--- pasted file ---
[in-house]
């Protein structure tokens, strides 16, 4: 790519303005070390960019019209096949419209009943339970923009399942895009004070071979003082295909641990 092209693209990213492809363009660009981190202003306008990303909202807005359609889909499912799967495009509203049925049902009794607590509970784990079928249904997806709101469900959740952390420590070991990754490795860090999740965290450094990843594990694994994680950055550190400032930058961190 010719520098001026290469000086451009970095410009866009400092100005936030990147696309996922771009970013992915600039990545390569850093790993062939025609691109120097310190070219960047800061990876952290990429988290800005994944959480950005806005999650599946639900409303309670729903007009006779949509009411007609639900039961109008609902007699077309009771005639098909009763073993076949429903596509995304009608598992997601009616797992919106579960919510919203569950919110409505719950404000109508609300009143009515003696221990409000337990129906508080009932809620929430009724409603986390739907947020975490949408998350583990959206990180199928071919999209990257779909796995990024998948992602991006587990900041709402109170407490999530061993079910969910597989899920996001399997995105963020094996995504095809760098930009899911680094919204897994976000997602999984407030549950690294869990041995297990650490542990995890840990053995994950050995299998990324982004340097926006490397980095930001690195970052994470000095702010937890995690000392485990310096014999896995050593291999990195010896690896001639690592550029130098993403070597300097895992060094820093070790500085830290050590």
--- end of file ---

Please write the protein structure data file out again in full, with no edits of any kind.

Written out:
[in-house]
């Protein structure tokens, strides 16, 4: 790519303005070390960019019209096949419209009943339970923009399942895009004070071979003082295909641990 092209693209990213492809363009660009981190202003306008990303909202807005359609889909499912799967495009509203049925049902009794607590509970784990079928249904997806709101469900959740952390420590070991990754490795860090999740965290450094990843594990694994994680950055550190400032930058961190 010719520098001026290469000086451009970095410009866009400092100005936030990147696309996922771009970013992915600039990545390569850093790993062939025609691109120097310190070219960047800061990876952290990429988290800005994944959480950005806005999650599946639900409303309670729903007009006779949509009411007609639900039961109008609902007699077309009771005639098909009763073993076949429903596509995304009608598992997601009616797992919106579960919510919203569950919110409505719950404000109508609300009143009515003696221990409000337990129906508080009932809620929430009724409603986390739907947020975490949408998350583990959206990180199928071919999209990257779909796995990024998948992602991006587990900041709402109170407490999530061993079910969910597989899920996001399997995105963020094996995504095809760098930009899911680094919204897994976000997602999984407030549950690294869990041995297990650490542990995890840990053995994950050995299998990324982004340097926006490397980095930001690195970052994470000095702010937890995690000392485990310096014999896995050593291999990195010896690896001639690592550029130098993403070597300097895992060094820093070790500085830290050590």